Getting your teen (and pre-teen) to talk to you

May 16, 2013

My kids actually tell me a lot. Maybe even too much.  Our whole family tends to be talkative.  However, I have seen in my practice and in life that most teens and pre-teens stop confiding in their parents. And that is somewhat normal. They shouldn't tell us everything. It is part of becoming an independent adult.

However, most parents I know want their kids to talk to them a bit more and I am going to tell you just how to accomplish that!

1. Be Quiet.

Yes, that is right.  Shhh...  Don't bombard your teen with questions when they get in the car or walk in the door.  It will make them close up.  When my oldest son started high school last year, I picked him up everyday after school.  As soon as he got in the car, it went like this:

Me: How was school?
Him: Good.

Me: Who did you sit with at lunch?
Him: Guys (it's an all boy school, duh!)

Me: Do you have a lot of homework?
Him: Yes.

Me: Did you go over to the girls' school at lunch?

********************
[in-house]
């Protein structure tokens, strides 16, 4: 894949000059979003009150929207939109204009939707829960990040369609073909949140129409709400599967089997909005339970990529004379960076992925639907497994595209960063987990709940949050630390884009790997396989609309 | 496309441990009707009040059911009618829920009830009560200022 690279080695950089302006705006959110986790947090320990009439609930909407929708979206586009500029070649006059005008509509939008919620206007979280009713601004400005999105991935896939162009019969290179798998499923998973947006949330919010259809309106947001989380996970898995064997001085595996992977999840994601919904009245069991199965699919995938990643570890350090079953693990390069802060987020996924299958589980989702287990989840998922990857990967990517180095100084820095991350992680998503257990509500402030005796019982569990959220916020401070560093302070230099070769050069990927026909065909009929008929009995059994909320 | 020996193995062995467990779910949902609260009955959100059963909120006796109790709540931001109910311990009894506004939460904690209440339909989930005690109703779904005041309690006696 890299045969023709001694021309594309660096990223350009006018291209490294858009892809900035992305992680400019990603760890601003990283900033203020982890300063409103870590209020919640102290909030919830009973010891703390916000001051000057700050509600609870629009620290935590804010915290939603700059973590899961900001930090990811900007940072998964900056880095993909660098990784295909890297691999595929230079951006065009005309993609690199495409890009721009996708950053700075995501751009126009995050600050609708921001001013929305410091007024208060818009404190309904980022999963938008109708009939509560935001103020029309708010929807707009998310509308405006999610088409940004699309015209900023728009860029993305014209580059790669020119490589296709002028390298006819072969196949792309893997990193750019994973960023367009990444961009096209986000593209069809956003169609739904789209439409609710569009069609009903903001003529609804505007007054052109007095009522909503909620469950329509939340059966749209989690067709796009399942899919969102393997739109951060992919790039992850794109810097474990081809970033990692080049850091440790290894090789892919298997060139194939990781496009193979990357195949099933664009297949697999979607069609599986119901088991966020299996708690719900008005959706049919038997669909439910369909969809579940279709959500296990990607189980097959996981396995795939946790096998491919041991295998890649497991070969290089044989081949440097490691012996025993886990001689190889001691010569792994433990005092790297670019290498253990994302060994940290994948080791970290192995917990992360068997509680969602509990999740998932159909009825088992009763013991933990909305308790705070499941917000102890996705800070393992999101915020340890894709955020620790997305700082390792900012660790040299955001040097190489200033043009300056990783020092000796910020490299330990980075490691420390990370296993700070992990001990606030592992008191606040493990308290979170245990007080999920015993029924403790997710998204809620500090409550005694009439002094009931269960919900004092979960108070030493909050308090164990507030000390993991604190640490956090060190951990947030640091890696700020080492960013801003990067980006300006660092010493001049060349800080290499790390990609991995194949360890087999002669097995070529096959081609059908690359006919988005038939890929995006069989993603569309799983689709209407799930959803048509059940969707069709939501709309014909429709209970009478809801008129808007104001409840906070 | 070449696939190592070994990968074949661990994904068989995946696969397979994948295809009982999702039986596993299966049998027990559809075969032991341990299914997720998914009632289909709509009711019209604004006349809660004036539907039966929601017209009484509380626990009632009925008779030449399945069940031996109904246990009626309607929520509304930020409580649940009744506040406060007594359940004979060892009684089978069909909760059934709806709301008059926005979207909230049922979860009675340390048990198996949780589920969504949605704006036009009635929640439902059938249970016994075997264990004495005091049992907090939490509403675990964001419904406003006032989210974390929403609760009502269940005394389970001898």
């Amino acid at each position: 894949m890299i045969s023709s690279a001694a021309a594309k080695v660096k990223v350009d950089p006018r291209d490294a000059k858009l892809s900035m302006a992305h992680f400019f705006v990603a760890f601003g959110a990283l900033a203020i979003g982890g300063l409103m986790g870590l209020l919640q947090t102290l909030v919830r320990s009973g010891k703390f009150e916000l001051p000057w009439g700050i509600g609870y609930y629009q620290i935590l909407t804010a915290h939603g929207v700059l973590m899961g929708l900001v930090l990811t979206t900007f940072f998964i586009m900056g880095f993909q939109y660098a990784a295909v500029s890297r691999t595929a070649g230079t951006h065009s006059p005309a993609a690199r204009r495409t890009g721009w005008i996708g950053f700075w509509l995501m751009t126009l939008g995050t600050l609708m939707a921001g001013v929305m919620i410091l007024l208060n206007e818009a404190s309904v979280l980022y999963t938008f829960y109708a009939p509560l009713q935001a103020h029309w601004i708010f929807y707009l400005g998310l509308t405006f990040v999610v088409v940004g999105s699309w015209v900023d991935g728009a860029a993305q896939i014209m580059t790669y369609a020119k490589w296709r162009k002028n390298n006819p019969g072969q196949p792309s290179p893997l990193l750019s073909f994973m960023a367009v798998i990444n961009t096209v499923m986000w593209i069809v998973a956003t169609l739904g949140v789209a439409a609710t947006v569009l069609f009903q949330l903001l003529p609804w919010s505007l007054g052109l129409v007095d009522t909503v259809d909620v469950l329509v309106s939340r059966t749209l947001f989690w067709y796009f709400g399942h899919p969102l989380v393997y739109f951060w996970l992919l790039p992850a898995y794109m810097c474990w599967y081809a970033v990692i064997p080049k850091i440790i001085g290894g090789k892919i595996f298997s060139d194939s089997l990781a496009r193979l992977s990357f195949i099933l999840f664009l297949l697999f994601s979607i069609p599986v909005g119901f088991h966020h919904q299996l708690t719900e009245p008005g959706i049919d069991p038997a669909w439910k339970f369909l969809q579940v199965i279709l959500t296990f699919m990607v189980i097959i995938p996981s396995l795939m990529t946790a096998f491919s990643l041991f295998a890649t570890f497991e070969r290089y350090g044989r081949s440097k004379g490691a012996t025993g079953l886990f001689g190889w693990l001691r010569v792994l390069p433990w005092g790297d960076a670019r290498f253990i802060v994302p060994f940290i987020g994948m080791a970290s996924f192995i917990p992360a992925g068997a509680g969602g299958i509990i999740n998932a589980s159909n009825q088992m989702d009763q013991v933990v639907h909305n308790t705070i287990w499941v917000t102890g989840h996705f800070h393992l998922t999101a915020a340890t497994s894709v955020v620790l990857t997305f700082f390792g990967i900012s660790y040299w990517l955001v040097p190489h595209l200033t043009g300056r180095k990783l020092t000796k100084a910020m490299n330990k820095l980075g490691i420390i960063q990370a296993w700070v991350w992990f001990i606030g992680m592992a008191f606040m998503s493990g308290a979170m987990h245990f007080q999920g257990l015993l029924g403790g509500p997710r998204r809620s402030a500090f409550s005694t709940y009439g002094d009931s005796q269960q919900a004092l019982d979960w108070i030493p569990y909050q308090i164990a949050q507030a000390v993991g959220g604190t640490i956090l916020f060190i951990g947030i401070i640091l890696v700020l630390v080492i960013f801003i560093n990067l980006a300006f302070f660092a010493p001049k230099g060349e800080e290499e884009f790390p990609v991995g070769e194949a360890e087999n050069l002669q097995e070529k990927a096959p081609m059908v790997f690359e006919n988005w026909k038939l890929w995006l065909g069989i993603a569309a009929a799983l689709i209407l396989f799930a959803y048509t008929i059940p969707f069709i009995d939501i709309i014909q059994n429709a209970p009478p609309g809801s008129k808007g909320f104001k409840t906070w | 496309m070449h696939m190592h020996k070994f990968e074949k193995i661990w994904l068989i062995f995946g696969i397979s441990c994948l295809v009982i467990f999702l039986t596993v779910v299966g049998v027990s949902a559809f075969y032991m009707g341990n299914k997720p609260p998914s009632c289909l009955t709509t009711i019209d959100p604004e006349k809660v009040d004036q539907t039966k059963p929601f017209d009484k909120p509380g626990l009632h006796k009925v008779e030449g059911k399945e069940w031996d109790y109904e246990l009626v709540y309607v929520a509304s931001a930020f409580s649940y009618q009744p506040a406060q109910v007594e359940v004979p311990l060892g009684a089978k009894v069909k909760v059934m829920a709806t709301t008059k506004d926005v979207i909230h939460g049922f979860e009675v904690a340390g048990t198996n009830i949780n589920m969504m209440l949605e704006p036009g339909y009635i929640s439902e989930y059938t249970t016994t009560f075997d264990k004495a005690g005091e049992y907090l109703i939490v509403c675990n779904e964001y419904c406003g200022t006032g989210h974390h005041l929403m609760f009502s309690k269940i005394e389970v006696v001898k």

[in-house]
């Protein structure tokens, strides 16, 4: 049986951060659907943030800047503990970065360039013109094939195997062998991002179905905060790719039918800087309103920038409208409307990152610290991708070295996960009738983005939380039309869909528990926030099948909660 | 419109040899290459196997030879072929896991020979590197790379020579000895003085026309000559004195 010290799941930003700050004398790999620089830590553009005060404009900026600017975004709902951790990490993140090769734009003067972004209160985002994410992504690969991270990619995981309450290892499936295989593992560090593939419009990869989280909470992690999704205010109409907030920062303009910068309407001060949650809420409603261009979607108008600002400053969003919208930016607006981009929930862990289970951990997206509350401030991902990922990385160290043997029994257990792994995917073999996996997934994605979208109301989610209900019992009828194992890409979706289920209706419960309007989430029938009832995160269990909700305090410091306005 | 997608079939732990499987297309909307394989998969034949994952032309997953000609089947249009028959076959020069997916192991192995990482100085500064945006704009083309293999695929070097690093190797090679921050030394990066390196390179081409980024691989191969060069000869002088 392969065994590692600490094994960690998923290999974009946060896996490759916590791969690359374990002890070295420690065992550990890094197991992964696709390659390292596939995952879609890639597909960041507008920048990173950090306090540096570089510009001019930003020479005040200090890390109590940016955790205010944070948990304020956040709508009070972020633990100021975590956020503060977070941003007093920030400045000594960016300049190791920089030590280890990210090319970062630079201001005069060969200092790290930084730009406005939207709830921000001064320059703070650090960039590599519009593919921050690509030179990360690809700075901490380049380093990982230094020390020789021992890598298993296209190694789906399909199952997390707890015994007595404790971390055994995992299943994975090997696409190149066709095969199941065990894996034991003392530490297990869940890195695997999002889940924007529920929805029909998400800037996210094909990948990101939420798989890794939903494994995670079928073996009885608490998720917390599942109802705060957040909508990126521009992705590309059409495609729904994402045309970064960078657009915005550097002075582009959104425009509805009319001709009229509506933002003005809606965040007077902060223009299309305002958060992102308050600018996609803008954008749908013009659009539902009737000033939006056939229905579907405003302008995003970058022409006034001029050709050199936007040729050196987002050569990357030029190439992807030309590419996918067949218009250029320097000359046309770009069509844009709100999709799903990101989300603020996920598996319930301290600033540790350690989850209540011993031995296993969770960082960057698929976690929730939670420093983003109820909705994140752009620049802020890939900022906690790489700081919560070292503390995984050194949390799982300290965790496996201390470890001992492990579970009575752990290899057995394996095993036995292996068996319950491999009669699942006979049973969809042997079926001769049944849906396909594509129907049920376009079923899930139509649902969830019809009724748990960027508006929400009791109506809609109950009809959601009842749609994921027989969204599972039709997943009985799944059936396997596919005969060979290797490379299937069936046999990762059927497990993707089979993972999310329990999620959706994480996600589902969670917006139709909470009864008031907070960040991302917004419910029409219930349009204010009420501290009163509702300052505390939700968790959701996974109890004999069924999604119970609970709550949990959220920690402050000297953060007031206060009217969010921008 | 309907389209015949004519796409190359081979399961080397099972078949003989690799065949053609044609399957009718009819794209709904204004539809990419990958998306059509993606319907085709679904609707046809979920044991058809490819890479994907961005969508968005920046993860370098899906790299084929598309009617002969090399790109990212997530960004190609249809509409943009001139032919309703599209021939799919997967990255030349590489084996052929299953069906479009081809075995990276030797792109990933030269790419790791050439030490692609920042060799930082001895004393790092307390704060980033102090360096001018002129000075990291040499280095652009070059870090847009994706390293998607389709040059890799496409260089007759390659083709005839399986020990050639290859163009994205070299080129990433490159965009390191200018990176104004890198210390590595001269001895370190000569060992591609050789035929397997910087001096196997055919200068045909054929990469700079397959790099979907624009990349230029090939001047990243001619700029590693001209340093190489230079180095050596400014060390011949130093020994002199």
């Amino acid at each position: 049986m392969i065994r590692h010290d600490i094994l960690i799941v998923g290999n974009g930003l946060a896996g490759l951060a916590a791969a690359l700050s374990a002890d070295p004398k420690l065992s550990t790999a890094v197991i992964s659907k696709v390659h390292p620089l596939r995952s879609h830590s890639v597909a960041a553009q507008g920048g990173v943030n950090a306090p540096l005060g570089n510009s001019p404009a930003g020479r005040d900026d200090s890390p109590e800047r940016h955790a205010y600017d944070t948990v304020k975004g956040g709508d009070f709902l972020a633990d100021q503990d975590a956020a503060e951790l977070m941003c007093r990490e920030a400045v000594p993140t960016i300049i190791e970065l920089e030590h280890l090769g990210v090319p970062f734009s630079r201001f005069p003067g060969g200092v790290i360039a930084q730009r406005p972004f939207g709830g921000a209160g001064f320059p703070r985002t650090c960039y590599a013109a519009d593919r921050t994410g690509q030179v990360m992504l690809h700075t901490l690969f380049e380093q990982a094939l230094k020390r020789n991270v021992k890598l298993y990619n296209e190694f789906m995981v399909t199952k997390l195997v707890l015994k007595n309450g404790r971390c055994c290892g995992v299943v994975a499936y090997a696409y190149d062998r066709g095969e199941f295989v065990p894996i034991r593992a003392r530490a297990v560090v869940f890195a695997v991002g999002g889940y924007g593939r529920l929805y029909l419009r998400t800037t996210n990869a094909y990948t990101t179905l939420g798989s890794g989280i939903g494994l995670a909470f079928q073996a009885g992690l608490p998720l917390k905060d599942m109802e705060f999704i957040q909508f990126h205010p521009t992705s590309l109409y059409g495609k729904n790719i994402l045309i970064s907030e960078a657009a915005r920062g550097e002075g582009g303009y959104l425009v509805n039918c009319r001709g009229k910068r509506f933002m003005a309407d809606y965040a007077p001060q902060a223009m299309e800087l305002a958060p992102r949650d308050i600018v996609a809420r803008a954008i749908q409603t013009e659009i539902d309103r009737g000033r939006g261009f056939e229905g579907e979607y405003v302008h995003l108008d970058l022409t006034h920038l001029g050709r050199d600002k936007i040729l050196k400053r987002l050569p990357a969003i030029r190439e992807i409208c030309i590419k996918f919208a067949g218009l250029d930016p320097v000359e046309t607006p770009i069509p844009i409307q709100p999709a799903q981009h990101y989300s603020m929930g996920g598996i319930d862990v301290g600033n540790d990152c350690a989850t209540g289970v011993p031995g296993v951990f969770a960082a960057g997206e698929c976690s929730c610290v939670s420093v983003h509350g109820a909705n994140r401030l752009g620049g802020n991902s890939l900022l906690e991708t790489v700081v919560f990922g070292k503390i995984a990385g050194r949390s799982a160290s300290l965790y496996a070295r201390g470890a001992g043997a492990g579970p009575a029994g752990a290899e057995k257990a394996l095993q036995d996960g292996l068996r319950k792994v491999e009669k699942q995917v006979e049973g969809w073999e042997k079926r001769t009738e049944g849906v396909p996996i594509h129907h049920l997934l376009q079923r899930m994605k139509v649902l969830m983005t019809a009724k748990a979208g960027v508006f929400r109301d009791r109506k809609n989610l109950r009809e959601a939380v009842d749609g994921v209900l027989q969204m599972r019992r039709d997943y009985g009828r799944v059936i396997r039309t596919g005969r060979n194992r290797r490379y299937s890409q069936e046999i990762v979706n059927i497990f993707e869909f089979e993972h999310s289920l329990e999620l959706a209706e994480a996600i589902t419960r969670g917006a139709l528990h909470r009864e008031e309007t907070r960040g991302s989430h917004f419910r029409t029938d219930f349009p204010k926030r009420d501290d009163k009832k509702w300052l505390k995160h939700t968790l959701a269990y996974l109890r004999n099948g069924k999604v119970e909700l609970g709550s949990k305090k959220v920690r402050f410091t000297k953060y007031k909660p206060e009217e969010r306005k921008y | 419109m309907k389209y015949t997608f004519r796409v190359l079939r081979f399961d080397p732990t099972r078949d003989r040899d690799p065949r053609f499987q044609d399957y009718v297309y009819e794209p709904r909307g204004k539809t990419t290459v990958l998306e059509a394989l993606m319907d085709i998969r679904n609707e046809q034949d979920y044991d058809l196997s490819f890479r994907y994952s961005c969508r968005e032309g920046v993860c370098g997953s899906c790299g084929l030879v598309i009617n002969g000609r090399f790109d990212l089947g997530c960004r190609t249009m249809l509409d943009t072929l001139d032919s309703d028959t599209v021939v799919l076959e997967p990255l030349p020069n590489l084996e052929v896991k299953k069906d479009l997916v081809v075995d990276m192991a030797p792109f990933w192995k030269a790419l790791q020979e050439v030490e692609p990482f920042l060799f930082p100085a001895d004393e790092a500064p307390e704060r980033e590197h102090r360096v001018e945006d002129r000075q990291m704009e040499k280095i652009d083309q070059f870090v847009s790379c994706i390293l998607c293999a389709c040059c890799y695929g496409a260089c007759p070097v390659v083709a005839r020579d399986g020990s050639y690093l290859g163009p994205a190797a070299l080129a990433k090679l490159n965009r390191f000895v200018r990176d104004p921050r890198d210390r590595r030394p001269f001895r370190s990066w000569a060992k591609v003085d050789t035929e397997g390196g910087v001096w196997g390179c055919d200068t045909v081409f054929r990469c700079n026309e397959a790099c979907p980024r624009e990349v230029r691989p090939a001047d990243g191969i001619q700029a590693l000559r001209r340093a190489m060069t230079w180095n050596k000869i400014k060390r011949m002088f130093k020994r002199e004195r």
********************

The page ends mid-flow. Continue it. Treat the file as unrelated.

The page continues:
Him: Maybe.

Maybe I was not asking the right questions. I don't know.  But I do know that he was not talking to me much and I missed that. When my boys were little, I usually asked more open ended questions. But with this being a new school, I did not really know what to ask.  He is my oldest and we were treading new waters.

So, I stopped asking questions altogether. He would get in the car and I would just say hi.  Then I would simply drive. And guess what?  He started telling me stuff.  A lot of stuff. Details. All the stuff I really wanted to know. I found the less I ask, the more they tell. When you ask a lot of questions, teens get defensive and feel invaded.  If you hold back quietly, they will decide to tell you stuff.  When it is their idea, they will tell you more.

2. Just be there.

So #1 and #2 go hand in hand.  You cannot stop asking questions and be absent as well.  That would be a mistake. I try to just "be there" with my kids as much as I can.  I will just go hang out in their room.  I don't schedule clients and I am rarely on the phone/computer during the after school hours.  I just try to be around.  If my middle schooler is in the garage making a slingshot, I go out there and watch. And guess what? He talks to me. If my high schooler is up late studying in his room, I just wander in and sit on his window bench.  He is usually so grateful for a study break, he confides in me.  Just being there cannot be underestimated.